Worthwhile for Sutherland's soliloquy and the cast call on the train platform. A slightly startling film of its time.
It is silly the way we talk about movies. They are not meant for the ages but for slices of time. Once in a great great while one captures something eternal...8 1/2, Third Man, etcetera, but films are social chewing gum. Here is a fine example of an English director of the 1960s doing some turns that were fresh seeming and of the time...playing to the camera in the post dramatic sequence...don't tell me that wasn't and still would be a kick. And Sutherland's lisping soliloquy in the desert, my first awareness of the Canadian actor. A memorable film, one with some fans, many deprecators. But that's what makes horse races. Does sit hold up to critical analysis? Probably not, certainly not in the context of a lot that has followed. But lovely and fresh and exciting at the time, just like that first date with the sweet fresh girl who is now the woman with the scar from the auto accident. We change, the cinema changes. Films are not for the ages, after all, but acts of commerce sometimes tinged with art and freighted with our associations.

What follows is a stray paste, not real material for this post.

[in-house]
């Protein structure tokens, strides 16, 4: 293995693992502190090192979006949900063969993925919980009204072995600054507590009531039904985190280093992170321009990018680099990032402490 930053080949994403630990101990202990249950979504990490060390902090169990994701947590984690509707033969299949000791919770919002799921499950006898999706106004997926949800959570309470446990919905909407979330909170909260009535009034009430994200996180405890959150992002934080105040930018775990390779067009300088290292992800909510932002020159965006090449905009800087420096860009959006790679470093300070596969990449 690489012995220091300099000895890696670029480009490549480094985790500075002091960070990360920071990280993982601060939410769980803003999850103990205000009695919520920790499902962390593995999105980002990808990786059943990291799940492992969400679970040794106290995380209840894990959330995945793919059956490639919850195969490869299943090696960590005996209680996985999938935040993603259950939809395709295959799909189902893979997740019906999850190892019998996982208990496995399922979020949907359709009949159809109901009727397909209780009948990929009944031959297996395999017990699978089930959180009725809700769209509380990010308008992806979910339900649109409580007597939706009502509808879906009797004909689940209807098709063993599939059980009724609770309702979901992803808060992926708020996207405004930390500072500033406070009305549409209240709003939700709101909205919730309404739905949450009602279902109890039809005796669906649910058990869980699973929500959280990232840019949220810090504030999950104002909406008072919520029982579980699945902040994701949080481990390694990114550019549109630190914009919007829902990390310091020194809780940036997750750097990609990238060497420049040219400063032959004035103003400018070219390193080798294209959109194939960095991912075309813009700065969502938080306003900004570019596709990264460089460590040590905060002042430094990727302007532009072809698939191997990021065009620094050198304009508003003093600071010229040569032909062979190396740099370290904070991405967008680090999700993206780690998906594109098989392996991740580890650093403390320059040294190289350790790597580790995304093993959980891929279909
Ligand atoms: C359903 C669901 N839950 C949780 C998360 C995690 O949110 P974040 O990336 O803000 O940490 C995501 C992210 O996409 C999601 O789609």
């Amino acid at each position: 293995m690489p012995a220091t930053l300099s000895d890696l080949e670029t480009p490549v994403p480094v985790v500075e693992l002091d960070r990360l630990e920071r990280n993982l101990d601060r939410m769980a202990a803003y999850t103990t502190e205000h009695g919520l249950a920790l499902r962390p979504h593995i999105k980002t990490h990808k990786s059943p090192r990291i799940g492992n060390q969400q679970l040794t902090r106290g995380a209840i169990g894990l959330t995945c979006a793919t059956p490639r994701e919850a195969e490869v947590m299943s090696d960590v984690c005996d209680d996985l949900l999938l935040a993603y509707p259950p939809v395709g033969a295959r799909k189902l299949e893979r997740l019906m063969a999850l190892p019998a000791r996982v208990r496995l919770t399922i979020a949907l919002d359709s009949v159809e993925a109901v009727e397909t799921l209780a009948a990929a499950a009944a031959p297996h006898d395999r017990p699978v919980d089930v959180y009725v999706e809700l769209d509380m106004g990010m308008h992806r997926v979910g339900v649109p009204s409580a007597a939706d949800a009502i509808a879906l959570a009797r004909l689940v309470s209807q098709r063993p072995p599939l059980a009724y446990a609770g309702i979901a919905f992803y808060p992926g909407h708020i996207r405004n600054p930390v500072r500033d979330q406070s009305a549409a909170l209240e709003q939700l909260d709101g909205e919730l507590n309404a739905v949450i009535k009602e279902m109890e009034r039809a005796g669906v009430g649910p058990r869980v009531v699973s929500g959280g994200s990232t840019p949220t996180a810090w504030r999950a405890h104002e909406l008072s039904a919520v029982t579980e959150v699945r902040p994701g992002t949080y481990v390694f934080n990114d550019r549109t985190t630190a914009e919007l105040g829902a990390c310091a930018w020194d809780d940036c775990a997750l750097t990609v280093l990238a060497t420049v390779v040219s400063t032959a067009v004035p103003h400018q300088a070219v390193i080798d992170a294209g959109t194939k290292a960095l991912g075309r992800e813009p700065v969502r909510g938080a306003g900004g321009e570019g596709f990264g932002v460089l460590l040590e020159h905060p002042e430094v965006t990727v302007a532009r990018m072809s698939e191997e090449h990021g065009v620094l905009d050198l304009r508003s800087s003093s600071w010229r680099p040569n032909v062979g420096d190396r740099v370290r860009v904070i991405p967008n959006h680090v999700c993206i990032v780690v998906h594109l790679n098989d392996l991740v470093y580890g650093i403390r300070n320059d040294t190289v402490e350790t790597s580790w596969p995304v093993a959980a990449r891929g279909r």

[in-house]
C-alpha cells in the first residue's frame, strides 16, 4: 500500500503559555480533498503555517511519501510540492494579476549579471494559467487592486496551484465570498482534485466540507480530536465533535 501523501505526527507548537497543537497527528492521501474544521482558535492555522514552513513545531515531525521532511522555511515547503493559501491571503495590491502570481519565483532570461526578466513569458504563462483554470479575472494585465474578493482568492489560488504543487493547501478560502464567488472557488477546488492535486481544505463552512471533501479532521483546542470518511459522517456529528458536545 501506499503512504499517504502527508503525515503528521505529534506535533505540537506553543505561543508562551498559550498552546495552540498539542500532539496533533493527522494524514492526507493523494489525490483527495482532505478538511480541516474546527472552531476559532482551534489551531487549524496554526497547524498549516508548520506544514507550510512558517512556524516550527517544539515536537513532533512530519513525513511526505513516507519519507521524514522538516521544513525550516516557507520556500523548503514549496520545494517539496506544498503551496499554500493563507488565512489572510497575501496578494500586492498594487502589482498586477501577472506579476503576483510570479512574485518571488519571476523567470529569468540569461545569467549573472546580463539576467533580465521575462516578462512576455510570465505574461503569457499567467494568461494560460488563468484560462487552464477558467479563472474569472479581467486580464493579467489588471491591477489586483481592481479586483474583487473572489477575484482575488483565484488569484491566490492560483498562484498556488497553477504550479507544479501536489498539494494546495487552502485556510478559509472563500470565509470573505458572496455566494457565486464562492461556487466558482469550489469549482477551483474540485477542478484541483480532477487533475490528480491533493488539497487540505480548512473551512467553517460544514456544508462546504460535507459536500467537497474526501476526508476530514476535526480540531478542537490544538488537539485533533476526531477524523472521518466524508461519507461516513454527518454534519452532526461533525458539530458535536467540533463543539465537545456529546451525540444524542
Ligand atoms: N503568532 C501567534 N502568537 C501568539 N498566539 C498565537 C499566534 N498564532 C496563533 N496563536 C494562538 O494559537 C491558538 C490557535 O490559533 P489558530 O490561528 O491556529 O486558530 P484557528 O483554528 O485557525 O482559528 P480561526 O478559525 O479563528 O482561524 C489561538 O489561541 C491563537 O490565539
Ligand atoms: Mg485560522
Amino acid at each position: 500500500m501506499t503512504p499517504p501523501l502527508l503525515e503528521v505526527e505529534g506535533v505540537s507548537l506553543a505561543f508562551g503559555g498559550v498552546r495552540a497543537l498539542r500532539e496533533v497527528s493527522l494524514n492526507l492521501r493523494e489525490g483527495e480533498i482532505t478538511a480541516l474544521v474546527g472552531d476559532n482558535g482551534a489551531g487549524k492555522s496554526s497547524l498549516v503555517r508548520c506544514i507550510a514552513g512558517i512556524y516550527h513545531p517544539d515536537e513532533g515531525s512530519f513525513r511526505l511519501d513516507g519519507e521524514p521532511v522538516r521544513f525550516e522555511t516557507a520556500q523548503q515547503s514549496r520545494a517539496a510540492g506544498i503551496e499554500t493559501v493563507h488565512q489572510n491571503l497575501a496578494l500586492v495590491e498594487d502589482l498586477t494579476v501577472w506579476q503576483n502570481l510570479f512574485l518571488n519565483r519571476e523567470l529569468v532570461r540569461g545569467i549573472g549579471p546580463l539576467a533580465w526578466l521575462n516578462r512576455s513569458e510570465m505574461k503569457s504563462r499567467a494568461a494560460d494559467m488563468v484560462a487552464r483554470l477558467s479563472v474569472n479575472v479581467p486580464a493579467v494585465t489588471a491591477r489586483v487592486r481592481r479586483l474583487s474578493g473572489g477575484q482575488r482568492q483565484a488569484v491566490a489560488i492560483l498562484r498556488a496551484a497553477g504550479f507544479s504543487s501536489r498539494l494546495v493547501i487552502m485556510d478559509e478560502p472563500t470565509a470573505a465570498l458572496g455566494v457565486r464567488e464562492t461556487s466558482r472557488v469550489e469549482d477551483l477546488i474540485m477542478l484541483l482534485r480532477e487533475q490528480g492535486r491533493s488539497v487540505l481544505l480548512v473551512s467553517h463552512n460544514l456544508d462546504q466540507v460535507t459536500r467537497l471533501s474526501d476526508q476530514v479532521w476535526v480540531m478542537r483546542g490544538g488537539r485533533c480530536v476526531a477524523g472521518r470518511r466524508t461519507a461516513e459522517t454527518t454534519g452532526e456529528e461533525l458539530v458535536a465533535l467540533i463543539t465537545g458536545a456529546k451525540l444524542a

- May 23, 2000
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